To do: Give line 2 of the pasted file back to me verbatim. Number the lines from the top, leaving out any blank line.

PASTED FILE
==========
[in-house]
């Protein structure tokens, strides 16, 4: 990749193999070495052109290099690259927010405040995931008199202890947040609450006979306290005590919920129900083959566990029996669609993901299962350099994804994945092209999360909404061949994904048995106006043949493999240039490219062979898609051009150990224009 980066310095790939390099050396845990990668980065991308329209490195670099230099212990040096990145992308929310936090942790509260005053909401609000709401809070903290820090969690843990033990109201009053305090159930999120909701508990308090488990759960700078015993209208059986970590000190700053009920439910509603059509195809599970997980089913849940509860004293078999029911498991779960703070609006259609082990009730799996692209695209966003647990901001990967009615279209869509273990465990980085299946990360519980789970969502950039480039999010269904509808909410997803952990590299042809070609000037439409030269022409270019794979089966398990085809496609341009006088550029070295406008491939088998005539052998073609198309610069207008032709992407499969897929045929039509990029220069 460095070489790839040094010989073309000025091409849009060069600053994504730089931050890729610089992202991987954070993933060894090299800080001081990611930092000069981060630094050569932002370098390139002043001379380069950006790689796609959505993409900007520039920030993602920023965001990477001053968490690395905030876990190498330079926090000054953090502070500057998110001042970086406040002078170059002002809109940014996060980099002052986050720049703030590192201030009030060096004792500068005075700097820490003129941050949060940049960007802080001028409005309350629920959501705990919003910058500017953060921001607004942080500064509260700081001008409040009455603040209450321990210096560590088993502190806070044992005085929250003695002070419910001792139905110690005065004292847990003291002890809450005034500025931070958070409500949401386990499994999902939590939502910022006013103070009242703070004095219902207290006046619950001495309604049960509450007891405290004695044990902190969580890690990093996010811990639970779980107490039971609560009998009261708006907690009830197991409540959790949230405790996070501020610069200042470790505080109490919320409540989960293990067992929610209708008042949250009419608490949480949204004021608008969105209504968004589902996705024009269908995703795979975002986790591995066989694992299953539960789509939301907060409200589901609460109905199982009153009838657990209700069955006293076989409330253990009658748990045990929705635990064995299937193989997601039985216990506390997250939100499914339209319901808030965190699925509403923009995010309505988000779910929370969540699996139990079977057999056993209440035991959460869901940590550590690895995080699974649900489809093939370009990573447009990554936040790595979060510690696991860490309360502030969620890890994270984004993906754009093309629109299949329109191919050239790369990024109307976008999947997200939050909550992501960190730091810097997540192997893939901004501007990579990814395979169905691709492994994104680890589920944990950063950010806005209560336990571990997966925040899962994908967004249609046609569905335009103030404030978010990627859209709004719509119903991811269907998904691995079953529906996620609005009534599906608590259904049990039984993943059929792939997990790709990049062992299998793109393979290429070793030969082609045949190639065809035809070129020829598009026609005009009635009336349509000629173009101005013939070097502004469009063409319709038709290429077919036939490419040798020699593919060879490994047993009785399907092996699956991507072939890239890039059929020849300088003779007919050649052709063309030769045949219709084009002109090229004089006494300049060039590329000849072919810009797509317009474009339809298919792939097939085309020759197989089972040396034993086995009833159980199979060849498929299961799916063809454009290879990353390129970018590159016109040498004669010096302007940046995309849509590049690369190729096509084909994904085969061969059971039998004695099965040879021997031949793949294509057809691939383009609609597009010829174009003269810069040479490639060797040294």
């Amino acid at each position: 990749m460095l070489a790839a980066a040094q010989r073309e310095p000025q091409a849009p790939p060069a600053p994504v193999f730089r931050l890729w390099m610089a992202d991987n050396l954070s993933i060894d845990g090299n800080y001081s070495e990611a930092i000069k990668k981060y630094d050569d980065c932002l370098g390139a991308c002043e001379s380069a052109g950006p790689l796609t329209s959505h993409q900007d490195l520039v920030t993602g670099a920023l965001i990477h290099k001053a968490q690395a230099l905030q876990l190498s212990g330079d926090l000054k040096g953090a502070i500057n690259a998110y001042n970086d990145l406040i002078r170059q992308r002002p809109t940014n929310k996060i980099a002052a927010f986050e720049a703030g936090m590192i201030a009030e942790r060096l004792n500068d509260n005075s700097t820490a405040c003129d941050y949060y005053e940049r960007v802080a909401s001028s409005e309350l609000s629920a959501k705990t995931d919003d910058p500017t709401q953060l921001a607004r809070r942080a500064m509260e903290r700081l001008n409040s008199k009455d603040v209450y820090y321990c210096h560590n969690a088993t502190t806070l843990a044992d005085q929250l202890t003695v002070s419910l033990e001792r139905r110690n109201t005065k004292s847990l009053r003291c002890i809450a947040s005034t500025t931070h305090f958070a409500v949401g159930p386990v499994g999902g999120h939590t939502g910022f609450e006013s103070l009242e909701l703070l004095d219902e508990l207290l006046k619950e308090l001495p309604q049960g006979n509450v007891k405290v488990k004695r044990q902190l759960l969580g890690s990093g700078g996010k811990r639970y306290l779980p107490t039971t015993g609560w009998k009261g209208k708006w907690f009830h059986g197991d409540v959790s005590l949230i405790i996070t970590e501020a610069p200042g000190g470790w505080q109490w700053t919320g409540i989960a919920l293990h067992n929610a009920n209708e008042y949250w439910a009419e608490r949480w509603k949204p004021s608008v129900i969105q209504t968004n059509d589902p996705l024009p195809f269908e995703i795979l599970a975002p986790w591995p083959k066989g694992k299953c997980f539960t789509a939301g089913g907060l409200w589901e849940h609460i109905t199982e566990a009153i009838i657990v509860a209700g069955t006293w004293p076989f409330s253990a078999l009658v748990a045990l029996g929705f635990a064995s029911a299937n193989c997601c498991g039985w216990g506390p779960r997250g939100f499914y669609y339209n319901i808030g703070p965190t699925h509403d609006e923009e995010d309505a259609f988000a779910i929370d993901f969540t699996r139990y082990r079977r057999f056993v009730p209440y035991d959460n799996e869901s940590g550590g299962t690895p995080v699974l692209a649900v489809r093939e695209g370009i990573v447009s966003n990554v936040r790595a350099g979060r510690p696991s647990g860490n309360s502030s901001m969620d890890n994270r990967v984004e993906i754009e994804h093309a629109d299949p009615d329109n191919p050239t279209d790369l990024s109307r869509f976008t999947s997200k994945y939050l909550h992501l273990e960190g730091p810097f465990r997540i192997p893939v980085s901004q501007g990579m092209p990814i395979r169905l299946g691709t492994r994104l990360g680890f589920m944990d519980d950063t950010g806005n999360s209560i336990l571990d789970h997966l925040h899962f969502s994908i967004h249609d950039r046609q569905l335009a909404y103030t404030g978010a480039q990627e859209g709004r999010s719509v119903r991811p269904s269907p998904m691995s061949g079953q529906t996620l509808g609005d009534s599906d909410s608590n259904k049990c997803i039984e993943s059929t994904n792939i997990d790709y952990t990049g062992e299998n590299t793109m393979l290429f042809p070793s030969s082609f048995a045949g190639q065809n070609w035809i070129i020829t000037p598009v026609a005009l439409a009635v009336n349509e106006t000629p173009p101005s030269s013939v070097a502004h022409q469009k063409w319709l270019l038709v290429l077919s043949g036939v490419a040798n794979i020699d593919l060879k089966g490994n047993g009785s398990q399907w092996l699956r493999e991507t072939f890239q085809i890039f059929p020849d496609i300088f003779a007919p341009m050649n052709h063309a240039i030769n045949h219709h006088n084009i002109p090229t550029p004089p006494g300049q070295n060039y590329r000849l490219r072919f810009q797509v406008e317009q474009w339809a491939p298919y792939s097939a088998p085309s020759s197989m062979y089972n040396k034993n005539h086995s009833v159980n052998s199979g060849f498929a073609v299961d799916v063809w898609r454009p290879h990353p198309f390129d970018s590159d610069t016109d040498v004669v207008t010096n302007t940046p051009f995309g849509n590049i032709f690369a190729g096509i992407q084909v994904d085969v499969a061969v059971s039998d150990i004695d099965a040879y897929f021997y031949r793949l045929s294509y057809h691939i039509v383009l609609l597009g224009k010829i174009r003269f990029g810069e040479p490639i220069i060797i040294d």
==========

């Protein structure tokens, strides 16, 4: 990749193999070495052109290099690259927010405040995931008199202890947040609450006979306290005590919920129900083959566990029996669609993901299962350099994804994945092209999360909404061949994904048995106006043949493999240039490219062979898609051009150990224009 980066310095790939390099050396845990990668980065991308329209490195670099230099212990040096990145992308929310936090942790509260005053909401609000709401809070903290820090969690843990033990109201009053305090159930999120909701508990308090488990759960700078015993209208059986970590000190700053009920439910509603059509195809599970997980089913849940509860004293078999029911498991779960703070609006259609082990009730799996692209695209966003647990901001990967009615279209869509273990465990980085299946990360519980789970969502950039480039999010269904509808909410997803952990590299042809070609000037439409030269022409270019794979089966398990085809496609341009006088550029070295406008491939088998005539052998073609198309610069207008032709992407499969897929045929039509990029220069 460095070489790839040094010989073309000025091409849009060069600053994504730089931050890729610089992202991987954070993933060894090299800080001081990611930092000069981060630094050569932002370098390139002043001379380069950006790689796609959505993409900007520039920030993602920023965001990477001053968490690395905030876990190498330079926090000054953090502070500057998110001042970086406040002078170059002002809109940014996060980099002052986050720049703030590192201030009030060096004792500068005075700097820490003129941050949060940049960007802080001028409005309350629920959501705990919003910058500017953060921001607004942080500064509260700081001008409040009455603040209450321990210096560590088993502190806070044992005085929250003695002070419910001792139905110690005065004292847990003291002890809450005034500025931070958070409500949401386990499994999902939590939502910022006013103070009242703070004095219902207290006046619950001495309604049960509450007891405290004695044990902190969580890690990093996010811990639970779980107490039971609560009998009261708006907690009830197991409540959790949230405790996070501020610069200042470790505080109490919320409540989960293990067992929610209708008042949250009419608490949480949204004021608008969105209504968004589902996705024009269908995703795979975002986790591995066989694992299953539960789509939301907060409200589901609460109905199982009153009838657990209700069955006293076989409330253990009658748990045990929705635990064995299937193989997601039985216990506390997250939100499914339209319901808030965190699925509403923009995010309505988000779910929370969540699996139990079977057999056993209440035991959460869901940590550590690895995080699974649900489809093939370009990573447009990554936040790595979060510690696991860490309360502030969620890890994270984004993906754009093309629109299949329109191919050239790369990024109307976008999947997200939050909550992501960190730091810097997540192997893939901004501007990579990814395979169905691709492994994104680890589920944990950063950010806005209560336990571990997966925040899962994908967004249609046609569905335009103030404030978010990627859209709004719509119903991811269907998904691995079953529906996620609005009534599906608590259904049990039984993943059929792939997990790709990049062992299998793109393979290429070793030969082609045949190639065809035809070129020829598009026609005009009635009336349509000629173009101005013939070097502004469009063409319709038709290429077919036939490419040798020699593919060879490994047993009785399907092996699956991507072939890239890039059929020849300088003779007919050649052709063309030769045949219709084009002109090229004089006494300049060039590329000849072919810009797509317009474009339809298919792939097939085309020759197989089972040396034993086995009833159980199979060849498929299961799916063809454009290879990353390129970018590159016109040498004669010096302007940046995309849509590049690369190729096509084909994904085969061969059971039998004695099965040879021997031949793949294509057809691939383009609609597009010829174009003269810069040479490639060797040294």